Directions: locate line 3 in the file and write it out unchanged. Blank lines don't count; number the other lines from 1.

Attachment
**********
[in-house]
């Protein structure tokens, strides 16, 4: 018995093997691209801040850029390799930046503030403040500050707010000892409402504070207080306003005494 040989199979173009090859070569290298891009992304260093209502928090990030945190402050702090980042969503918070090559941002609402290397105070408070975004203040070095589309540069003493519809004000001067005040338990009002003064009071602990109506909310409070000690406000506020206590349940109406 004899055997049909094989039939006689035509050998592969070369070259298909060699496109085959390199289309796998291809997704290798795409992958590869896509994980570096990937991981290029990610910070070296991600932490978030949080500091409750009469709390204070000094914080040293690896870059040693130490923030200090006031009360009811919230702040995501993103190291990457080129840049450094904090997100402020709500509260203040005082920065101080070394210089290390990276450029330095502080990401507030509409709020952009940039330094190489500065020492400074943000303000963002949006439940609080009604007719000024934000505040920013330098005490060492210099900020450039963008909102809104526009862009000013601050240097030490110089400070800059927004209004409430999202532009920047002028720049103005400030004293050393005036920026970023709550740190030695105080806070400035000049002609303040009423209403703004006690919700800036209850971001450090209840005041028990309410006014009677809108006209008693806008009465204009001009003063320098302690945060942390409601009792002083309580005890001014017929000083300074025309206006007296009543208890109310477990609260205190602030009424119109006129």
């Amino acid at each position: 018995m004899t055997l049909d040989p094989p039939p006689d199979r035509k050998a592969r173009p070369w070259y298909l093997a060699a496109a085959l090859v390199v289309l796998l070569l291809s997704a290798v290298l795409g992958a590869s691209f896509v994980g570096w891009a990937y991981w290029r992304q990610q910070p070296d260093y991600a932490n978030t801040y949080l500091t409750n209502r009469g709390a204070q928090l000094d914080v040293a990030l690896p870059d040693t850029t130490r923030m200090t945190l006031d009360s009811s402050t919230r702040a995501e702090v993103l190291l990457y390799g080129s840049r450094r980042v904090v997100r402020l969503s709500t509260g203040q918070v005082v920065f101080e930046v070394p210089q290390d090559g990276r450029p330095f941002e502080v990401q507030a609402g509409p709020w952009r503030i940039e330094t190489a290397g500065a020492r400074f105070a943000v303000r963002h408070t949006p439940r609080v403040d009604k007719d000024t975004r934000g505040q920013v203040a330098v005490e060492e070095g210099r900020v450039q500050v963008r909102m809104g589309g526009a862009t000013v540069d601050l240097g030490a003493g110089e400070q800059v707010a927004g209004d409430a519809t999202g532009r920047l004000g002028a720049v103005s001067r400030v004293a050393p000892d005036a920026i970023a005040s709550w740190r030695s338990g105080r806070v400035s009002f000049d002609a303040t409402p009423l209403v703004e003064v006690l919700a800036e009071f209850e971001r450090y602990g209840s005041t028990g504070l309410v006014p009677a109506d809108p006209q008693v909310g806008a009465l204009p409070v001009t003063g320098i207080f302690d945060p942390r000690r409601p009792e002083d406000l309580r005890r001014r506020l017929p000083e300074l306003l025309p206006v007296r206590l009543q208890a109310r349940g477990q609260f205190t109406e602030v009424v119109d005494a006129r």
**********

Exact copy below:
């Amino acid at each position: 018995m004899t055997l049909d040989p094989p039939p006689d199979r035509k050998a592969r173009p070369w070259y298909l093997a060699a496109a085959l090859v390199v289309l796998l070569l291809s997704a290798v290298l795409g992958a590869s691209f896509v994980g570096w891009a990937y991981w290029r992304q990610q910070p070296d260093y991600a932490n978030t801040y949080l500091t409750n209502r009469g709390a204070q928090l000094d914080v040293a990030l690896p870059d040693t850029t130490r923030m200090t945190l006031d009360s009811s402050t919230r702040a995501e702090v993103l190291l990457y390799g080129s840049r450094r980042v904090v997100r402020l969503s709500t509260g203040q918070v005082v920065f101080e930046v070394p210089q290390d090559g990276r450029p330095f941002e502080v990401q507030a609402g509409p709020w952009r503030i940039e330094t190489a290397g500065a020492r400074f105070a943000v303000r963002h408070t949006p439940r609080v403040d009604k007719d000024t975004r934000g505040q920013v203040a330098v005490e060492e070095g210099r900020v450039q500050v963008r909102m809104g589309g526009a862009t000013v540069d601050l240097g030490a003493g110089e400070q800059v707010a927004g209004d409430a519809t999202g532009r920047l004000g002028a720049v103005s001067r400030v004293a050393p000892d005036a920026i970023a005040s709550w740190r030695s338990g105080r806070v400035s009002f000049d002609a303040t409402p009423l209403v703004e003064v006690l919700a800036e009071f209850e971001r450090y602990g209840s005041t028990g504070l309410v006014p009677a109506d809108p006209q008693v909310g806008a009465l204009p409070v001009t003063g320098i207080f302690d945060p942390r000690r409601p009792e002083d406000l309580r005890r001014r506020l017929p000083e300074l306003l025309p206006v007296r206590l009543q208890a109310r349940g477990q609260f205190t109406e602030v009424v119109d005494a006129r």